Chrysothemis

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Chrysothemis or Khrysothemis (/krɪˈsɒθɪmɪs/; Ancient Greek: Χρυσόθεμις, "golden justice"), is a name ascribed to several characters in Greek mythology.[1]

Female:

Male:

  • Chrysothemis, the first winner of the oldest contest held at the Pythian Games, the singing of a hymn to Apollo. He was a son of Demeter and Carmanor, the priest who cleansed Apollo for the killing of Python.[7] After being the victor of the first Pythian games, Chrysothemis is said to have consorted with Apollo to produce a child. (In this case, however, Chrysothemis was considered to be the daughter of Demeter and Carmanor) [8]

Notes[edit]

  1. ^ Smith (1873), "Chryso'themis" (1)
  2. ^ Walters. p. 92
  3. ^ Hyginus, Fabulae 170
  4. ^ Diodorus Siculus, Library of History, 5.62; Hyginus, Poetic Astronomy 2.25; Rigoglioso, p. 113; Smith (1873), "Rhoeo ", "Pa'rthenos "
  5. ^ Hyginus, Poetical Astronomy, 2. 25
  6. ^ Homer, Iliad, 9.287; Bibliotheca, Epitome 2.16
  7. ^ Smith (1873), "Chryso'themis" (1); Pausanias, Description of Greece 10.7.2; Manas, p. 121; Avery, p. 284 Grimal, "Carmanor" p. 89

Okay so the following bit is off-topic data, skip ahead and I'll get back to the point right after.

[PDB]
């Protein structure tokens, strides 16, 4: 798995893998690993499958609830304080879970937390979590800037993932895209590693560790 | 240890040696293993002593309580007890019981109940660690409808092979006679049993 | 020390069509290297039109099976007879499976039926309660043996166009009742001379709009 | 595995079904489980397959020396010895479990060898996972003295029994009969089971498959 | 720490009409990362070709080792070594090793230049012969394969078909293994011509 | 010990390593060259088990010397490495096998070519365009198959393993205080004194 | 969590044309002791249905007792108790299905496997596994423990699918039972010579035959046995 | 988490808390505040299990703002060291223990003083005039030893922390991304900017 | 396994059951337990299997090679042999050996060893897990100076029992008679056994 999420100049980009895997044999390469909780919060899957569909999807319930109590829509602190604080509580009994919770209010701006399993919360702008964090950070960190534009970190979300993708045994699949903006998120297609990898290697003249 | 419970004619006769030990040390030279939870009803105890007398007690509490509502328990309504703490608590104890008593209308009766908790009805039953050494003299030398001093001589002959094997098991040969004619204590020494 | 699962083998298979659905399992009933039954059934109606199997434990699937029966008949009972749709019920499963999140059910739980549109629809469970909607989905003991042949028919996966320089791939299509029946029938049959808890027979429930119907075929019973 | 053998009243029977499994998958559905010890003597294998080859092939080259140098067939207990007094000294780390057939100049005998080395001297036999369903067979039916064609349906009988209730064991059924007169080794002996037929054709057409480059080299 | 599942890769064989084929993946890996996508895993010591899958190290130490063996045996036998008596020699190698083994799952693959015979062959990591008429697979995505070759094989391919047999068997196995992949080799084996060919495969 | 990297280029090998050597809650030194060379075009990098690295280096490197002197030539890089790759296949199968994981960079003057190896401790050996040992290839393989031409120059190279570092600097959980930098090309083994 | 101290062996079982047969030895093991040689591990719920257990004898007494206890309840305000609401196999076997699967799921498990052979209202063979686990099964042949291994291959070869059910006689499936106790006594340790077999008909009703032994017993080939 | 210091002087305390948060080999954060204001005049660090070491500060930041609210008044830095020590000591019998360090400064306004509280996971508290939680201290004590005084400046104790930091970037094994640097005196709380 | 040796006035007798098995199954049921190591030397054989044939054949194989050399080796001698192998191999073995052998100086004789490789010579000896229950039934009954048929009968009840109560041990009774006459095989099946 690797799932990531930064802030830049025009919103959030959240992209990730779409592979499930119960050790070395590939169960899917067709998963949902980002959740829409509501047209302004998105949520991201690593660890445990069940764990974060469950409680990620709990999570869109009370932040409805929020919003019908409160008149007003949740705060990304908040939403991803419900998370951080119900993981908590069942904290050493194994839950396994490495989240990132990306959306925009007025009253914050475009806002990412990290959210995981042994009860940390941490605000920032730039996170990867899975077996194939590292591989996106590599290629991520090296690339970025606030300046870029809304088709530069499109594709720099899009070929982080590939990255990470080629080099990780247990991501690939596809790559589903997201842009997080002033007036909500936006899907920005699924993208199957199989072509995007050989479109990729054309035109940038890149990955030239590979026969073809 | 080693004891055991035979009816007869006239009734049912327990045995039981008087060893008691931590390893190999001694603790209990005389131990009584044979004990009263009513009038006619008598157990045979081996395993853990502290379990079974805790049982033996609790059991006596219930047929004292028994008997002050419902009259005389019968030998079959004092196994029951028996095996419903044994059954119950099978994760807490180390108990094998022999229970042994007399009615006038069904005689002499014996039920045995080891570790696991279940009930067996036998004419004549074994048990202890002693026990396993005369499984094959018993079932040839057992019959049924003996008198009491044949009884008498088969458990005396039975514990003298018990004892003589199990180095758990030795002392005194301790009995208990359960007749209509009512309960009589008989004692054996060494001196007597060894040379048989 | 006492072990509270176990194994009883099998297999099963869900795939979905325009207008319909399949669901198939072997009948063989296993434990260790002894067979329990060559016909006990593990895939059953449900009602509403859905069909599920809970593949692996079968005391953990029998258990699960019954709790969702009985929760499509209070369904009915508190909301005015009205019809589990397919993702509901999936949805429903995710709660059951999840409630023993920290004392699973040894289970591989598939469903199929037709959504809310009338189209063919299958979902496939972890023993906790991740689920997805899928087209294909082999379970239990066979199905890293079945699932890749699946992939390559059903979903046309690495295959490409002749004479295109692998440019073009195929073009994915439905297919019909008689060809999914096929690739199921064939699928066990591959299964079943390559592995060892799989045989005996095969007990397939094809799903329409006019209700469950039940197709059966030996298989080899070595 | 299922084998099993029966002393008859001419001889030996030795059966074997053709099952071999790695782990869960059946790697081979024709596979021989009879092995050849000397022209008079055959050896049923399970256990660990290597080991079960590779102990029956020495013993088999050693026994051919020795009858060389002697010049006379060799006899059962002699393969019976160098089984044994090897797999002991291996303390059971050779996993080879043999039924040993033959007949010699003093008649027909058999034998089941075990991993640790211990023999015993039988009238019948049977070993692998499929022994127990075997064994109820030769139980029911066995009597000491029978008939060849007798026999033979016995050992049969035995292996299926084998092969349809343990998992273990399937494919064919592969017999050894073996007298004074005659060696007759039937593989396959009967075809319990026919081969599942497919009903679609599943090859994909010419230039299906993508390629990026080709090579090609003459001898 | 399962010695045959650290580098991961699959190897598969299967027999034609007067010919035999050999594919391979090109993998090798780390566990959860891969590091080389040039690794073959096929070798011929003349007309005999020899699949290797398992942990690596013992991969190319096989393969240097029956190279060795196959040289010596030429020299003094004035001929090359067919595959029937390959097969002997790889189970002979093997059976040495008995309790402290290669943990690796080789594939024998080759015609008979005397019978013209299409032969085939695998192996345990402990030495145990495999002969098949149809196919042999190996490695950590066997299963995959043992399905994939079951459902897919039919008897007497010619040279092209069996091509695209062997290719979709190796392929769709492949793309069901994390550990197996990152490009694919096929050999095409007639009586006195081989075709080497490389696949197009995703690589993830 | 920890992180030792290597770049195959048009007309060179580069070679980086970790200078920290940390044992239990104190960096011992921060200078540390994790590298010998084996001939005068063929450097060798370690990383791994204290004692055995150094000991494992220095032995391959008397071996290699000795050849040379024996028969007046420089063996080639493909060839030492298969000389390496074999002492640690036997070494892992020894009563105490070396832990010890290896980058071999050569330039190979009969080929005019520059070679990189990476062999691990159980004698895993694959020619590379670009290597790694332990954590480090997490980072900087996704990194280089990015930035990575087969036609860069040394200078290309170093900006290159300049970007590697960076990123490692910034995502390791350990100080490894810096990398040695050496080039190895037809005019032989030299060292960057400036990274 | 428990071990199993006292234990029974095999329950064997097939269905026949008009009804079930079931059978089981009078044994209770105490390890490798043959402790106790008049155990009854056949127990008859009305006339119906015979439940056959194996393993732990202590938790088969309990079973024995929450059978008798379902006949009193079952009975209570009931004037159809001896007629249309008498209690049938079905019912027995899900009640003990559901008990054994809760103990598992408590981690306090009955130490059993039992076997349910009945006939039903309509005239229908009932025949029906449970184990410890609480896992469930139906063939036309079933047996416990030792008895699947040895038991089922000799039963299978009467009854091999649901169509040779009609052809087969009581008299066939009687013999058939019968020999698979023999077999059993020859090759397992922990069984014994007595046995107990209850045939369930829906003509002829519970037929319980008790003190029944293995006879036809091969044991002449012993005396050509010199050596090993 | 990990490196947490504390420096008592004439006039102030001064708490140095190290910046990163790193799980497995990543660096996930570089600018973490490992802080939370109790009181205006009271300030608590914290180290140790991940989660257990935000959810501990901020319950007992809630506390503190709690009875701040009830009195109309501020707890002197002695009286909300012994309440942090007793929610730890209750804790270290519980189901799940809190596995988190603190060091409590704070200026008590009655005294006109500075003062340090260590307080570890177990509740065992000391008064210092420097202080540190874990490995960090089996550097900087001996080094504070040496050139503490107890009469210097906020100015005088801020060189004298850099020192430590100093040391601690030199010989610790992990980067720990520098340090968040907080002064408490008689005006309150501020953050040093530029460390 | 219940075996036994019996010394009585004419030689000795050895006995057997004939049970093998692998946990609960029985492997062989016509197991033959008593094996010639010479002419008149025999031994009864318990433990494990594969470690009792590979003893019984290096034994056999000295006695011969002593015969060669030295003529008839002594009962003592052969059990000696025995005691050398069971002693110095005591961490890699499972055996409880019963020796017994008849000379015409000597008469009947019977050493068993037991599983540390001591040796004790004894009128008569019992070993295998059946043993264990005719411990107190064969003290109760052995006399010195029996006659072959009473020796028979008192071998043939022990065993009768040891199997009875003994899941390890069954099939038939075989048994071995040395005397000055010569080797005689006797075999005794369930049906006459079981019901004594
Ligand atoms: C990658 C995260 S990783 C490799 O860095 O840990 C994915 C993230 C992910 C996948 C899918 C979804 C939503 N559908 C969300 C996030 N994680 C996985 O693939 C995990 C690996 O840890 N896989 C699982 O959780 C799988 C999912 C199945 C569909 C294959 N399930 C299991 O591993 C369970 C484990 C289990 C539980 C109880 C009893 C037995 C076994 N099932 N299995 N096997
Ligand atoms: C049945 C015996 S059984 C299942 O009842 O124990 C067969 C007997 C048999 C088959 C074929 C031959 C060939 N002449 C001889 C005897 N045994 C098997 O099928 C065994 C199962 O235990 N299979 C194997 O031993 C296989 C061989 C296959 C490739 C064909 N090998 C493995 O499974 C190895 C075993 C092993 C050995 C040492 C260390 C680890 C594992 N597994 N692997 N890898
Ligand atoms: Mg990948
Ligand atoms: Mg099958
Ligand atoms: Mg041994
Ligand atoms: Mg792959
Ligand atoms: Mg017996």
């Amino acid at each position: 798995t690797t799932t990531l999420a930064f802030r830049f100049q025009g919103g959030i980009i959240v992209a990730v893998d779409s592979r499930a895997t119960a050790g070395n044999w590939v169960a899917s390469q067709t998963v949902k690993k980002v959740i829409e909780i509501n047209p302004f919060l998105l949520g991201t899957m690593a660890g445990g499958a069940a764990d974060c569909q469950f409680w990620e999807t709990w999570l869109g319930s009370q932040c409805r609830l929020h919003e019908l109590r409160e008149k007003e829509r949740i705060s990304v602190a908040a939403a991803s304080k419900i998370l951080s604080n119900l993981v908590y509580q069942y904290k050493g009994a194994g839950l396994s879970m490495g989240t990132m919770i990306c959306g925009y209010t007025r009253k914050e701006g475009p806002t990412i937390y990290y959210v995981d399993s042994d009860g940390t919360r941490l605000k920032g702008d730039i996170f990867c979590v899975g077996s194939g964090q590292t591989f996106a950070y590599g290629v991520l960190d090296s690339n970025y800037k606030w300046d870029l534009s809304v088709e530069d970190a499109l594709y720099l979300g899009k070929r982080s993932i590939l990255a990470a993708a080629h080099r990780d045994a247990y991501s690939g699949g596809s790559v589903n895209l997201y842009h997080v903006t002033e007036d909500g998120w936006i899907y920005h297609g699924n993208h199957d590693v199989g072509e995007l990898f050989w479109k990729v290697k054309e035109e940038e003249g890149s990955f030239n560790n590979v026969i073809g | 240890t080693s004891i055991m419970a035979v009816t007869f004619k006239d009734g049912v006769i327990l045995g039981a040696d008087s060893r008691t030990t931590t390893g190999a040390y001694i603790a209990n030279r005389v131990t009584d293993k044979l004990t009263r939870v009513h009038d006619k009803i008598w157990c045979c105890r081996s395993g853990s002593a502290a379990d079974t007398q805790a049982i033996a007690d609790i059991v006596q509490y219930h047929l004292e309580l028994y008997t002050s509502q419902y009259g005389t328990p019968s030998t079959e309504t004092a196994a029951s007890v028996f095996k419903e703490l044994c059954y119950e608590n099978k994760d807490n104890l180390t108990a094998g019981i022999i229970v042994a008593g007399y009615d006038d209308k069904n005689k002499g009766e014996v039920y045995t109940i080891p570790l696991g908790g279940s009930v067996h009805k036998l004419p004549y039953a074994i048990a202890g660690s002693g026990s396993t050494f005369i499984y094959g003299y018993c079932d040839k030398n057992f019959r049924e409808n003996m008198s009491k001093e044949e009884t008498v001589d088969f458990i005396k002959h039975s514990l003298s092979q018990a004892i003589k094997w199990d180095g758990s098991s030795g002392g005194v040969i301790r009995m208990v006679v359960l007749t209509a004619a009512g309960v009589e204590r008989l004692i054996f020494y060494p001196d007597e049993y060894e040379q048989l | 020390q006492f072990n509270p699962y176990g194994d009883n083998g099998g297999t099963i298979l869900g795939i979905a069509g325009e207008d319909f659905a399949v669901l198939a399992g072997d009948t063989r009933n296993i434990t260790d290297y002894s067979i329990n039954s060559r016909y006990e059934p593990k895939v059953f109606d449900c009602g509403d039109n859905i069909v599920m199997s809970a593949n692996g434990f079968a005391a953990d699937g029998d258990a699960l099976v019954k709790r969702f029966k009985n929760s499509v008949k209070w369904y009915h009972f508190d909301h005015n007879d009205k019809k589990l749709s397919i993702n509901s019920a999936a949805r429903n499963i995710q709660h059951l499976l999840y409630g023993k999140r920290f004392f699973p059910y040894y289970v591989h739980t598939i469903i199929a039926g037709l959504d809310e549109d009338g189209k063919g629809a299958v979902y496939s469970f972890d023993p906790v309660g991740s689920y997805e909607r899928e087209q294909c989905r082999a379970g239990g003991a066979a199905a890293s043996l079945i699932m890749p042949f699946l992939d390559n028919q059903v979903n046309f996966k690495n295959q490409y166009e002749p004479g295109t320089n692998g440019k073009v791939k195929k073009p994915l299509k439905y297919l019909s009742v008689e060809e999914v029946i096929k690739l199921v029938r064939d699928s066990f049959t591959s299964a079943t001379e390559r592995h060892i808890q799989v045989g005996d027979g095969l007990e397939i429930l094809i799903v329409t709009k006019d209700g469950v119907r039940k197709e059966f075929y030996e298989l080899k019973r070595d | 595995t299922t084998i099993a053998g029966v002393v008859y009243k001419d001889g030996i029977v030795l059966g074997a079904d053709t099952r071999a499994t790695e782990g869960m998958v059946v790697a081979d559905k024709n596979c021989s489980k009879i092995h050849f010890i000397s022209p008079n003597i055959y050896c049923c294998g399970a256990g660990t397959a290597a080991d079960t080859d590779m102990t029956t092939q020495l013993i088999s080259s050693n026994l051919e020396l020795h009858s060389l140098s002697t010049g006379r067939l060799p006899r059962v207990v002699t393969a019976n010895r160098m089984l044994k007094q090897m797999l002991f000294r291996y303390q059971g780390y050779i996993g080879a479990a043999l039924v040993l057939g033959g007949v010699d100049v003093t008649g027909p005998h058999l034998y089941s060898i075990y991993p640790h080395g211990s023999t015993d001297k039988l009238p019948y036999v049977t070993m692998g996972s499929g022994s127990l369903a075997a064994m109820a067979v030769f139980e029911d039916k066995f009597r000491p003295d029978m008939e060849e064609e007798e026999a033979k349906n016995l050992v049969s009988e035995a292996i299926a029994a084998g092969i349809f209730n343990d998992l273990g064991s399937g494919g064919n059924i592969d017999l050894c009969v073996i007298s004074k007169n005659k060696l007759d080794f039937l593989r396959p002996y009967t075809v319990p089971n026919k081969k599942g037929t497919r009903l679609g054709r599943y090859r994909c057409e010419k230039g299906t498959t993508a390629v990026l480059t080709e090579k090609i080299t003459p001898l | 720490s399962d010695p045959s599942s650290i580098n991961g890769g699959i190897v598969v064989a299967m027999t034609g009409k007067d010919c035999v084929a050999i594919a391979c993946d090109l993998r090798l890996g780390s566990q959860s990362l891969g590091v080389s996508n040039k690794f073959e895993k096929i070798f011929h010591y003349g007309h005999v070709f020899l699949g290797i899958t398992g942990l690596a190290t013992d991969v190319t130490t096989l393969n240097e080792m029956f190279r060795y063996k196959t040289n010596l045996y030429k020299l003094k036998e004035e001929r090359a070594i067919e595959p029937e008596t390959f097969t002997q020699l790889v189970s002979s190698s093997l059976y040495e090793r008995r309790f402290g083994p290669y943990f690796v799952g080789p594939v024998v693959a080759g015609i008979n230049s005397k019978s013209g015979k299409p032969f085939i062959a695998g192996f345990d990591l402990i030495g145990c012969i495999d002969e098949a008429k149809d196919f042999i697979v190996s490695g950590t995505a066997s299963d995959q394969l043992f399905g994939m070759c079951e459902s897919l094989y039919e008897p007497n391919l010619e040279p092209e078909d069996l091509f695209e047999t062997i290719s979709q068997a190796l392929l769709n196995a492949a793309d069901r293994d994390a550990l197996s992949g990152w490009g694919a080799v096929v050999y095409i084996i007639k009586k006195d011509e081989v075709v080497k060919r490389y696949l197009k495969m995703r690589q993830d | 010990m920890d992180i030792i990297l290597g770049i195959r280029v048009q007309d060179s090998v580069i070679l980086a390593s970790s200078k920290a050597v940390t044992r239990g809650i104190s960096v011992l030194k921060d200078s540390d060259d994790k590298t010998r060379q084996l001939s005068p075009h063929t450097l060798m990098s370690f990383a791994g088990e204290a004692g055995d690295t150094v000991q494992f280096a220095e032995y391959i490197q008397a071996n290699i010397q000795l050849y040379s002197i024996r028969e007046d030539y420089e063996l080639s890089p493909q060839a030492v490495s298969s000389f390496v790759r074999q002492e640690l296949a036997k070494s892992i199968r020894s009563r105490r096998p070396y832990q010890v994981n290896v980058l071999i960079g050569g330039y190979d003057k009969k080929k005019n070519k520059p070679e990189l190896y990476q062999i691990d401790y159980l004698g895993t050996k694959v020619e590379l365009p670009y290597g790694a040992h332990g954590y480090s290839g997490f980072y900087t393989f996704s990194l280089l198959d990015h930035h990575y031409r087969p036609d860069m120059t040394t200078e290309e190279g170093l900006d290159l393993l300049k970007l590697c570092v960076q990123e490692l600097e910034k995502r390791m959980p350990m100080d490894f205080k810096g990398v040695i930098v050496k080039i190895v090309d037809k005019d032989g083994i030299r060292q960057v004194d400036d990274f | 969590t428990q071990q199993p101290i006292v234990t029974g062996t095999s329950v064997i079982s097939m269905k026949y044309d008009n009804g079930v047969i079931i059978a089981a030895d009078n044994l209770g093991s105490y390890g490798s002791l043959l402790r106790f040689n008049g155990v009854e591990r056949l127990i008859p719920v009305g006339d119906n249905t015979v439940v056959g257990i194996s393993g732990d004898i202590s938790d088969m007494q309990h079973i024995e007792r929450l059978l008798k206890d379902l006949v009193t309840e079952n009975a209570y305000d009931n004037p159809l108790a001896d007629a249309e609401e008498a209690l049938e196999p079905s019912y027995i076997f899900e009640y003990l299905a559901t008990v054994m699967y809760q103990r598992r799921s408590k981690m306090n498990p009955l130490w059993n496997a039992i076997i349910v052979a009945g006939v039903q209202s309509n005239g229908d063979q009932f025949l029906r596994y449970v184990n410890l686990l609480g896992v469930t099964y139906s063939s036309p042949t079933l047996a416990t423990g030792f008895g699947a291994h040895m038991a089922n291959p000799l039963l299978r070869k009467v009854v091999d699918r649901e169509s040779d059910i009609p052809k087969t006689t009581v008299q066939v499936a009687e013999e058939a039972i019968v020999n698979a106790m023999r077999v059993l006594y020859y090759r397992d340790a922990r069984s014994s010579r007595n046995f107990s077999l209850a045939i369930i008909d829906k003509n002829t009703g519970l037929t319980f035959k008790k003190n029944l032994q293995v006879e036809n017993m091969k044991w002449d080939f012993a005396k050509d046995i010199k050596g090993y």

8. ^ http://www.theoi.com/Georgikos/Khrysothemis.html

References[edit]

  • Avery, Catherine B. The New Century Classical Handbook, Appleton-Century-Crofts, 1962. p. 284.
  • Grimal, Pierre, The Dictionary of Classical Mythology, Wiley-Blackwell, 1996, ISBN 978-0-631-20102-1. "Carmanor"
  • Manas, John H., Divination Ancient and Modern: An Historical Archaeological and Philosophical Approach to Seership and Christian Religion, Kessinger Publishing, 2004. ISBN 978-1-4179-4991-5. p. 121
  • Walters, Henry Beauchamp and Samuel Birch, History of ancient pottery: Greek, Etruscan, and Roman, Volume 2, J. Murray, 1905. p.92.
  • Perseus Encyclopedia, "Chrysothemis"
  • Rigoglioso, Marguerite, The Cult of Divine Birth in Ancient Greece, Macmillan, 2009. ISBN 978-0-230-61477-2. p. 113.
  • Smith, William; Dictionary of Greek and Roman Biography and Mythology, London (1873).
  • Smith, William; A Dictionary of Greek and Roman Antiquities, London (1890).